Shall we ques­tion the brand new book of human trou­bles?: The fights over the new ver­sion of the psy­chi­atric diag­nos­tic man­u­al, the DSM-V, are start­ing to come to light. Dr. Vaugh­an Bell won­ders why the pub­lic debate avoids the key ques­tion of whether diag­no­sis itself is use­ful for men­tal health and why psy­cho­met­rics are sim­ply ignored.

    Resources for Life­long Learn­ing

    Edu­ca­tion builds Cog­ni­tive Reserve for Alzheimers Dis­ease Pro­tec­tion: Dr. Pas­cale Mich­e­lon reviews a recent study that sup­ports the Cog­ni­tive Reserve hypoth­e­sis — men­tal­ly stim­u­lat­ing expe­ri­ences through­out life, such as for­mal edu­ca­tion, help build a reserve in our brains that con­tributes to a low­er prob­a­bil­i­ty of devel­op­ing Alzheimer’s symp­toms.

    5 Tips on Life­long Learn­ing & the Adult Brain: Lau­rie Bar­tels asks us to please please 1) chal­lenge our­selves with new learn­ing, 2) remem­ber that neu­ro­plas­tic­i­ty and neu­ro­ge­n­e­sis are hall­marks of our brains, 3) check for mis-learn­ing on an ongo­ing basis, 4) more visu­als, less text, 5) move it, move it — start today!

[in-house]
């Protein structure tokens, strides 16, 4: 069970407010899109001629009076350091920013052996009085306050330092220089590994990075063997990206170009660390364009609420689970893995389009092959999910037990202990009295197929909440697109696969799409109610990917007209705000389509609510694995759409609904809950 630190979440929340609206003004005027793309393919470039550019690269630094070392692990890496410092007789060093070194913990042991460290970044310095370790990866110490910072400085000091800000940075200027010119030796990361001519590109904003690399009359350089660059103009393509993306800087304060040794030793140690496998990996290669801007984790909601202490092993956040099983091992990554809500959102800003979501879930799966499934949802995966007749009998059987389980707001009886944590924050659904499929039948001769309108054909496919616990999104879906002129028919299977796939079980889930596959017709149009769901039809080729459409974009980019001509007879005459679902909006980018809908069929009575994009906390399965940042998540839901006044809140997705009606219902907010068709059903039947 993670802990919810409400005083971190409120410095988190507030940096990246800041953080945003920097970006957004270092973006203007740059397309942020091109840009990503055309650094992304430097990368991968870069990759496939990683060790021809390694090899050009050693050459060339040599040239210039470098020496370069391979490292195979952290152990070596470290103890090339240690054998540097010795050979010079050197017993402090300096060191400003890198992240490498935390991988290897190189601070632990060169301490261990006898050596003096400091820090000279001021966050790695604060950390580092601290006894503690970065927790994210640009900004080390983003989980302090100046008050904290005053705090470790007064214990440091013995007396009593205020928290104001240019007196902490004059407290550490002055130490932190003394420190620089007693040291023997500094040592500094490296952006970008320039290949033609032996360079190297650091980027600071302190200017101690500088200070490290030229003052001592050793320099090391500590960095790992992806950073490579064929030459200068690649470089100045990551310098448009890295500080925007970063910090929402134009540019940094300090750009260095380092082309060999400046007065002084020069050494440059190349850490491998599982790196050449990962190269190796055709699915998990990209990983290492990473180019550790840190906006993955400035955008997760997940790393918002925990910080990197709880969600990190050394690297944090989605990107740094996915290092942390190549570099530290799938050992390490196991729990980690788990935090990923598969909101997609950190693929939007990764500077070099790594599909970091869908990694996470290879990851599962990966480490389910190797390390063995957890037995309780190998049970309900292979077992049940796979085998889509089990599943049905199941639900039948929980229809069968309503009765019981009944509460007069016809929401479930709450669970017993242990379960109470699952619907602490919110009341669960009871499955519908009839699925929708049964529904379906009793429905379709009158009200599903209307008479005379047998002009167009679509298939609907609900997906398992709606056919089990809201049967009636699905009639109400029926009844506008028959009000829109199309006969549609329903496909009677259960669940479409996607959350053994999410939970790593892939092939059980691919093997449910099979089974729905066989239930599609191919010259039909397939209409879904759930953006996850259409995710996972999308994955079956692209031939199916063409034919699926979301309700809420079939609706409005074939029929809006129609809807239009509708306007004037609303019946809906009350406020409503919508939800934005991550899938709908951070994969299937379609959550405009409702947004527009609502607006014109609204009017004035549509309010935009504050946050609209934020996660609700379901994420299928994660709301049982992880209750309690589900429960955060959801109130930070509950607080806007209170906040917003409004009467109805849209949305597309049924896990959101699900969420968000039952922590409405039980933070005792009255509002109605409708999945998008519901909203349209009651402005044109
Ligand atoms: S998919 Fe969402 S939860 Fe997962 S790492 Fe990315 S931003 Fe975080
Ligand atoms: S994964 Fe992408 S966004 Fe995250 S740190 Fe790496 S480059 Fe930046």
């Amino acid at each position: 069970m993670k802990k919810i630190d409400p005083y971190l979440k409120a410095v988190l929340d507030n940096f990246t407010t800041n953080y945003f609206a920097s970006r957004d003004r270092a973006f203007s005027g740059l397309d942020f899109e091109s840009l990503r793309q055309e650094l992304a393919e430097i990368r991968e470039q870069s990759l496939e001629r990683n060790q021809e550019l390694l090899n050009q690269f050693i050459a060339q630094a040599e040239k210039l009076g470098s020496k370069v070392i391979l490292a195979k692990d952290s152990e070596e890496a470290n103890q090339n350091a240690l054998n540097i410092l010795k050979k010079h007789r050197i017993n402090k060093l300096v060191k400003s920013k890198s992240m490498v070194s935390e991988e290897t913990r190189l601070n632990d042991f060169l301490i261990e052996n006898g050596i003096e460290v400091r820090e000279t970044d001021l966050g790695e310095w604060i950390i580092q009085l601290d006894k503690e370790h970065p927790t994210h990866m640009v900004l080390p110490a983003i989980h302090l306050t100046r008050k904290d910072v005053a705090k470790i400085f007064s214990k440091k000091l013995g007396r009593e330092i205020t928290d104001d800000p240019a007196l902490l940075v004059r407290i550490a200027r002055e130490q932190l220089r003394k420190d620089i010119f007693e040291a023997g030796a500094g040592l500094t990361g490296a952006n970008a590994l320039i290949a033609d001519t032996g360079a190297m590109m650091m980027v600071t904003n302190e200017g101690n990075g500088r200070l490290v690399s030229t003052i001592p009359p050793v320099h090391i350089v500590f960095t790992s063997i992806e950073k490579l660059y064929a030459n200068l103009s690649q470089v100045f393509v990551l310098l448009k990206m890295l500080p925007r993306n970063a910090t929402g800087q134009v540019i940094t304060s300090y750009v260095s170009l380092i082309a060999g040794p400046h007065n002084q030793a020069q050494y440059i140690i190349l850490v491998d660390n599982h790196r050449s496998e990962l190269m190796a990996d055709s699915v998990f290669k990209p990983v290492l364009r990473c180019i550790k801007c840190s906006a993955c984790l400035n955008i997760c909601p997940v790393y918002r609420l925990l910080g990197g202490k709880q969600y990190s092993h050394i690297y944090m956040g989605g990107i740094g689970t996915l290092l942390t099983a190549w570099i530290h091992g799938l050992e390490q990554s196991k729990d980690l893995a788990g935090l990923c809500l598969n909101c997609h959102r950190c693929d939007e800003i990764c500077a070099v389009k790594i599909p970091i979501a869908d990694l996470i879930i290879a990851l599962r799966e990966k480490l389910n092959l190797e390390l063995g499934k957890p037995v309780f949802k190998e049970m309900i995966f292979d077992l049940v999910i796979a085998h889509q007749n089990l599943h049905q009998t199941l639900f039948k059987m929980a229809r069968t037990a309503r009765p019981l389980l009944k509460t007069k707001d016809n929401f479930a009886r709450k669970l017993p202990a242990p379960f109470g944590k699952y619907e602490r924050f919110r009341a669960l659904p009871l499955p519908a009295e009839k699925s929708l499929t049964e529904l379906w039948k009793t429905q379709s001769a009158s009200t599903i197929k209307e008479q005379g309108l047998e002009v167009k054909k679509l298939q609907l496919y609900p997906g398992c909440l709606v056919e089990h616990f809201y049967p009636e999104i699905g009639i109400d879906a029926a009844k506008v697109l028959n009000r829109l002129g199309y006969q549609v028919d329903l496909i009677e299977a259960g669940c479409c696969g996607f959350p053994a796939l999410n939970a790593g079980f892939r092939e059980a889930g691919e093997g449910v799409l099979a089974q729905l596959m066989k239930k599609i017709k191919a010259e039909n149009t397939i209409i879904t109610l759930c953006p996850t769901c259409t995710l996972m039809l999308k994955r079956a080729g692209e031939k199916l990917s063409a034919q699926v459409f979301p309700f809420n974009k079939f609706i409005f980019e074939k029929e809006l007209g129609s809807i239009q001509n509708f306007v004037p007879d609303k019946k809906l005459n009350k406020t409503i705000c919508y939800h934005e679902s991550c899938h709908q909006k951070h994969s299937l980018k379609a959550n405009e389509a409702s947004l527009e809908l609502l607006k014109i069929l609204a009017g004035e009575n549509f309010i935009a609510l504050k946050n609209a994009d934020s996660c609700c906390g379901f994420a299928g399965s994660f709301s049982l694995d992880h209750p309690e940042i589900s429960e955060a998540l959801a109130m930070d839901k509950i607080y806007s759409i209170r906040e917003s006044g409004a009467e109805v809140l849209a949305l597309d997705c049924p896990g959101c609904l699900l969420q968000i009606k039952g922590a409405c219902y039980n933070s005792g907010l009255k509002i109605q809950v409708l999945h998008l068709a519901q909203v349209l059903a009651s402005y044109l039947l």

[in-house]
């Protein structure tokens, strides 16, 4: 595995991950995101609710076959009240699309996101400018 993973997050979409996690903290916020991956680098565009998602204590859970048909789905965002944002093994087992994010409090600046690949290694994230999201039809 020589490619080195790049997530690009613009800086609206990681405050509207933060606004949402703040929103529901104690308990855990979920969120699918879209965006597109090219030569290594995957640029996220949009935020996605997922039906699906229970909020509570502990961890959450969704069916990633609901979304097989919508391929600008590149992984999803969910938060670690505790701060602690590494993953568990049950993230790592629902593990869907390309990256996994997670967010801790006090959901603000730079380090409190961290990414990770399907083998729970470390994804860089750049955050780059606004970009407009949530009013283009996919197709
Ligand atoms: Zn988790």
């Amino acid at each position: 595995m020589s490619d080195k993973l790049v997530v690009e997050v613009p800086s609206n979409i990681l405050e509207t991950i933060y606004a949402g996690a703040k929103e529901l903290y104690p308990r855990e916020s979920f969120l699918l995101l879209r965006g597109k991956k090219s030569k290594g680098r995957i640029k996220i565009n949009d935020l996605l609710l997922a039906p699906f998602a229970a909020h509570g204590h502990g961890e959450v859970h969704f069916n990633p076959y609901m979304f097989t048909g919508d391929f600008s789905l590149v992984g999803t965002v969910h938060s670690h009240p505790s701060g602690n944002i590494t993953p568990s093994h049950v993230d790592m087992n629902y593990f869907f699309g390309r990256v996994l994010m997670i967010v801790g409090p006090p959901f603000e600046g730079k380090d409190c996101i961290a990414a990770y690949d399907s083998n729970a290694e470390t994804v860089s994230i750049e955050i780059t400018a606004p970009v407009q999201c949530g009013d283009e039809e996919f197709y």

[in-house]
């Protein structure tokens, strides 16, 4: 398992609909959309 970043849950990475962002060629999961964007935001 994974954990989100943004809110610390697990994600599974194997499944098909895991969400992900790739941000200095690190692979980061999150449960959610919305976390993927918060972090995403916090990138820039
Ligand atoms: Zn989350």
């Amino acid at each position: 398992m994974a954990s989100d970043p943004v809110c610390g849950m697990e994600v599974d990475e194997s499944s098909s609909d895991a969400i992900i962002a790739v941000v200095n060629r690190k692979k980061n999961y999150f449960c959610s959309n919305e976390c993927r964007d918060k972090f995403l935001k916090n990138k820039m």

Neu­ro­science Core Con­cepts: We all have heard “Use It or Lose It”. Now, what is “It”? The Soci­ety for Neu­ro­science (SfN) has just released a user-friend­ly pub­li­ca­tion titled Neu­ro­science Core Con­cepts, aimed at help­ing edu­ca­tors and the gen­er­al pub­lic learn more about the brain.

    All Slidedecks & Recordings Available — click image below

    Search for anything brain-related in our article archives